Who knew that there would be so many young ones milking the tech trade for all its worth in a slumping global economy. These young innovators are proof that the new currency of the day is a good idea so they set their sights high and their sites even higher.
The dot-com bubble may have burst over ten years ago but breakthroughs in technology, paired with a fearless approach to product creation and a knack for knowing what niches are still to be filled have landed these teens and twenty-something’s on top. Here are some of the more interesting examples of young tech entrepreneurs.
Nick D’Aloisio (15 years old)
The native Londoner (pictured above) received his first computer at nine and was something of a prodigy from the get-go. He began creating home-made movies with editing tools like Final Cut Pro which led to experimentation with application creation and eventually culminated in the ‘Trimit’ app, now today’s ‘Summly’. Basically, the app summarizes data into bite size chunks of four hundred words, using algorithms that pick out key words and funnel relevant content from multiple sources (up to hundreds). It’s a great tool for news readers, students or pop culture hungry kids (like D’Aloisio). Information is filtered by category, Technology, Sports, Fashion, etc and so is useful for anyone wanting to get through a lot of content in a short time. D’Aloisio is the youngest person ever to receive venture capital and with potential partnerships and licensing deals in the pipeline, he’s sure to see plenty more where that came from.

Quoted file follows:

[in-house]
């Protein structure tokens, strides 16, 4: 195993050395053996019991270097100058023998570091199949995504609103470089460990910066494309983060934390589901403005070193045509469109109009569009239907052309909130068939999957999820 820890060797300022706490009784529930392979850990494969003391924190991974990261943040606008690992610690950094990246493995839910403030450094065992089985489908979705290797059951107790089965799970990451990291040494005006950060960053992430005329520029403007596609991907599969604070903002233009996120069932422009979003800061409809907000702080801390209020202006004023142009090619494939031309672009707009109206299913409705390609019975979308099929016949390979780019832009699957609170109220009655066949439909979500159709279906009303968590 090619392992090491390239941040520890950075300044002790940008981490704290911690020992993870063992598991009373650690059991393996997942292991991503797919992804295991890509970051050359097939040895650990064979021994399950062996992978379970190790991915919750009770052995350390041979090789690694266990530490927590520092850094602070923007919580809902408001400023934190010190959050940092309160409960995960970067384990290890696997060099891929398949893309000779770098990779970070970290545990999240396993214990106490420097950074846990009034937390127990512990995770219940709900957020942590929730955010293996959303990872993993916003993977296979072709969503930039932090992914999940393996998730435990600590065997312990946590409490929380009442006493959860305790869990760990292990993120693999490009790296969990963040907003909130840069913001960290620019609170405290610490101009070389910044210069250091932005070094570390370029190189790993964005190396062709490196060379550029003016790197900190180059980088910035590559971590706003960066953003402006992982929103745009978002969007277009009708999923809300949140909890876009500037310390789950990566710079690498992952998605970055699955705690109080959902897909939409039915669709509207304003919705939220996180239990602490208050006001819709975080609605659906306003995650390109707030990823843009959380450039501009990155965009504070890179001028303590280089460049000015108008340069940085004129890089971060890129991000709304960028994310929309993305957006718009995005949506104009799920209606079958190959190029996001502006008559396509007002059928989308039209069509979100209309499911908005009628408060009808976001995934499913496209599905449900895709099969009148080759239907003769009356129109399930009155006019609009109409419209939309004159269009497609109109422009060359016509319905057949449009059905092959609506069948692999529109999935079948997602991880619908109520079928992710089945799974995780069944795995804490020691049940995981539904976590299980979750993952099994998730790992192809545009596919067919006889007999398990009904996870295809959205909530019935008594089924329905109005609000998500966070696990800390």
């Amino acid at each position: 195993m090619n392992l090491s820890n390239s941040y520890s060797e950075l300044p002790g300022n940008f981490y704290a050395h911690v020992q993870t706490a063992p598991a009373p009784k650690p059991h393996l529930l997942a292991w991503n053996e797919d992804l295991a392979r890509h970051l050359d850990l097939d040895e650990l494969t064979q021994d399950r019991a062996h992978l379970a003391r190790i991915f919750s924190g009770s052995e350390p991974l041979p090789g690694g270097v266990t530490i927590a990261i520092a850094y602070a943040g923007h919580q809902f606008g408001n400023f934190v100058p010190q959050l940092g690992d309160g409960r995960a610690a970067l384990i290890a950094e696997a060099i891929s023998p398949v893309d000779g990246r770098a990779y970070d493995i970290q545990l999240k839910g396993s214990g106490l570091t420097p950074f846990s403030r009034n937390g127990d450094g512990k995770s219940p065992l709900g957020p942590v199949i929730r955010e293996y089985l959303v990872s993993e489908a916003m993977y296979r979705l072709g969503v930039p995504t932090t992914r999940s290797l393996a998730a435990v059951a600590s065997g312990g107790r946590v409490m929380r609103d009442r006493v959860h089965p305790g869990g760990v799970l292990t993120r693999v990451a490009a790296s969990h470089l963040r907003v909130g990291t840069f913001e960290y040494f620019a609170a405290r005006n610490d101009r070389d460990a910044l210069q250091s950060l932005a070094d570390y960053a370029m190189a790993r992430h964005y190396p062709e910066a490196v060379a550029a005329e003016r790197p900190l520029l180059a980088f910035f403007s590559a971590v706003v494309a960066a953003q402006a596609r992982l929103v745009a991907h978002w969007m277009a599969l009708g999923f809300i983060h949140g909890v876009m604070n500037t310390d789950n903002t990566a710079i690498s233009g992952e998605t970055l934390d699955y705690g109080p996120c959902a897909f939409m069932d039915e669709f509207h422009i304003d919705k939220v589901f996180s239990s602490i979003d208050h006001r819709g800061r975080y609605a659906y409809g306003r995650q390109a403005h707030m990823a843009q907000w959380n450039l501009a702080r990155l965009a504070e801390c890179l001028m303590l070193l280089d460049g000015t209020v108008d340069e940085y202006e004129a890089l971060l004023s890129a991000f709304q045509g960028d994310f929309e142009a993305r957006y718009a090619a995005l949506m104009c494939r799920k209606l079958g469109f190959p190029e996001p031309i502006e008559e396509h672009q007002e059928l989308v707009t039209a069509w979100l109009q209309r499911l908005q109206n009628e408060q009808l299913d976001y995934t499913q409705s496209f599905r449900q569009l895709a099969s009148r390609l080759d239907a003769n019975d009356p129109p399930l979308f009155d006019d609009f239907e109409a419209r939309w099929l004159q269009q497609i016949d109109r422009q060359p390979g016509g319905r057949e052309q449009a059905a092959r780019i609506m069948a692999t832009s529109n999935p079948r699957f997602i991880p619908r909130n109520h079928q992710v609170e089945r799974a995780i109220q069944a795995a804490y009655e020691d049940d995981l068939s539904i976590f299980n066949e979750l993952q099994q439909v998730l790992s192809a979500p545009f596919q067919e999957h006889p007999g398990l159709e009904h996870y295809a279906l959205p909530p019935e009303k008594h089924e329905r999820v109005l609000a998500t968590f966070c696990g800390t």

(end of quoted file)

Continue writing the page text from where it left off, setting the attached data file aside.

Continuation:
Daniel Gross (19 years old)
Daniel Gross, along with partner Robby Walker, created the ‘Cue’ app (formerly Greplin), after receiving a $4.8 million investment from Sequoia Capital. The app allows users to search through their various social networks, emails and applications all at the same time, without having to trawl through the individual locations. By using a provided keyword, the software allows easy searches about a desired topic or thread and gets you all the information you were looking for without the hassle, like a personal ‘cloud’ according to Wikipedia.
Peter Kieltyka and Jeff Brenner NuLayer (twenty-something)
These twenty-something creators of the ‘Crowdreel’ app saw an opportunity to curate the Twittersphere (as desired) and provide real-time consolidation of all the latest images posted across Twitter. Users can search, share and add context to pictures in their existing Twitter network without all the hassle of looking for pics independently. The app collects and categories images by search so you won’t miss out on relevant pics posted by people you follow, popular trending items or events.
Even with all the over-hanging doom and gloom in the air, it seems Silicon valley can still expect waves of innovation from all corners (and ages). After all, there’s no age limit on a good idea.